A key point from earlier is the supply chain. As I mentioned earlier, the supply chain for commercial products is not as rigorous as Type 1. Configuration management for Type 1 is government regulated, which is not. for purely commercial security products; this tends to add additional supply chain risks to CSfC solutions. Type 1 is certainly more reliable.
Another factor is interoperability. NSA certified products ensure end-to-end interoperability with government specifications (for example, HAIPE or EDE-CIS), regardless of the product vendor. The government requires that all Type 1 network encryption vendors pass a well-defined series of interoperability tests.
There are other features commonly found in Type 1 that are not built into commercial off-the-shelf (COTS) products. First, there are environmental concerns that dictate the need for MIL-STD ruggedness and TEMPEST protections.
Second, there are mission-oriented features like Render Useless Zeroize for unmanned or left-behind applications. Finally, the overlay approach associated with CSfC can often degrade performance and add size, weight, power and cost to tactical solutions.
I think there is a lot of confusion in the market about the cost comparisons of the two solutions. Network administrators, users, and contractors really need to look at both capital and operating expenses throughout the solution lifecycle to get a realistic view. I know we have had customers surprised by how much the costs of designing, implementing, patching and annual registration of CSfC solutions add up. There is a perceived benefit of COTS devices and that is the handling.
To fill these gaps, the government has introduced high-value crypto products or CHVP ciphers. These products aim to close the mission gap – joining the high assurance security of Type 1 products so that you get the security and supply chain you trust, but with the reduced management and liability offered by COTS products. I would recommend your readers to check out the GD Live webinar on this topic by visiting gdmissionsystems.com/chvp.
Breaking Defense: What are the ideal data protection solutions to meet the needs of combatants in current tactical scenarios with respect to JADC2 and distributed operations, as well as ongoing operations related to counterterrorism?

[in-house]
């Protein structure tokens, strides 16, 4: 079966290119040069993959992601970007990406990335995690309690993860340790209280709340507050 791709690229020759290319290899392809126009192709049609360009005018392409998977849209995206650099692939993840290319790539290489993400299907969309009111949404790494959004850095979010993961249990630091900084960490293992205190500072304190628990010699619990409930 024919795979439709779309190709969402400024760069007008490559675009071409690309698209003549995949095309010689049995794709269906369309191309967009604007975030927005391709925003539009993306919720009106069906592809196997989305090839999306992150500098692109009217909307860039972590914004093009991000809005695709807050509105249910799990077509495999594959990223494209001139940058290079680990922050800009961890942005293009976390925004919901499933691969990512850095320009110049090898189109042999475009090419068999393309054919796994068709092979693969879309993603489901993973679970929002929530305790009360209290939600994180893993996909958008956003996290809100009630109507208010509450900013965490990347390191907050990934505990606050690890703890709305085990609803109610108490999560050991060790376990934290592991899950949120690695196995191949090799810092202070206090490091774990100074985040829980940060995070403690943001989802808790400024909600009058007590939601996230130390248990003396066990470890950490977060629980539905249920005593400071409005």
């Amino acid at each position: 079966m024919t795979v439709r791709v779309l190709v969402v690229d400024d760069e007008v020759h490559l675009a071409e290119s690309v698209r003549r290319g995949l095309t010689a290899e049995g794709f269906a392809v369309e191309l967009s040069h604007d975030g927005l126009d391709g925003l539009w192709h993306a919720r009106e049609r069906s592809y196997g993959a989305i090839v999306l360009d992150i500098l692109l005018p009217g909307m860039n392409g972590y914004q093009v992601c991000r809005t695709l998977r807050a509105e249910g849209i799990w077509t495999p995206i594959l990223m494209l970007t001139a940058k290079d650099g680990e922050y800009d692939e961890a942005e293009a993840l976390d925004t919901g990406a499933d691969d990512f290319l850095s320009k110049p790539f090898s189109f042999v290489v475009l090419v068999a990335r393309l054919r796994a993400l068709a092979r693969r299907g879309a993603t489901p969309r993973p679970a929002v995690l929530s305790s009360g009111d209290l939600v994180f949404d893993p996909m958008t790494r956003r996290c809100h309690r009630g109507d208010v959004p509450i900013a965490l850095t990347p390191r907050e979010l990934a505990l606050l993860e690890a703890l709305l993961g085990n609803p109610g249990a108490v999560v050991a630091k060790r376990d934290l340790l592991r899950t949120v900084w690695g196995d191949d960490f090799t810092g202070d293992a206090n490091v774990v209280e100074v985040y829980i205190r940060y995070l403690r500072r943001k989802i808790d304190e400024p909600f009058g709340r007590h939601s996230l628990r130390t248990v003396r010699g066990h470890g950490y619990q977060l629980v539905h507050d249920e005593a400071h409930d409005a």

King: Many of the same key points discussed earlier relate to great power competition. The benefits of Type 1 high assurance protection for classified data also apply here. The goal of JADC2 and all related programs, including ABMS, Project Convergence and Project Overmatch, is to establish an interconnected tactical network that enables the sharing of sensor data between all military branches in all areas – land, air , sea, space and cyber.
These programs prepare to deliver the right information to the right people in a secure manner. Secure access to this information will certainly give us a competitive advantage, but again, security and interoperability are essential and must be transparent to consumers of information on this network.
It must be interoperable with multiple systems and multiple users in multiple countries. We need fighters focused on the decisive actions of the mission, not on the logistics behind a secure network or whether security is a bottleneck to performance.
Another important element of common programs where the internal and external attack surface is enlarged is the end-to-end encryption and strong authentication present at critical entry points. Network security and privacy remain an important part of today’s network architectures, including micro-segmented zero trust frameworks.
I would also say that tactical edge security solutions such as TACLANE network encryption or cross-domain tactical solutions need to be tailored to the individual user application and be interoperable down to the enterprise and cloud-like infrastructures. Providing this range of security is imperative as our nation’s adversaries will attack the weakest link in the chain.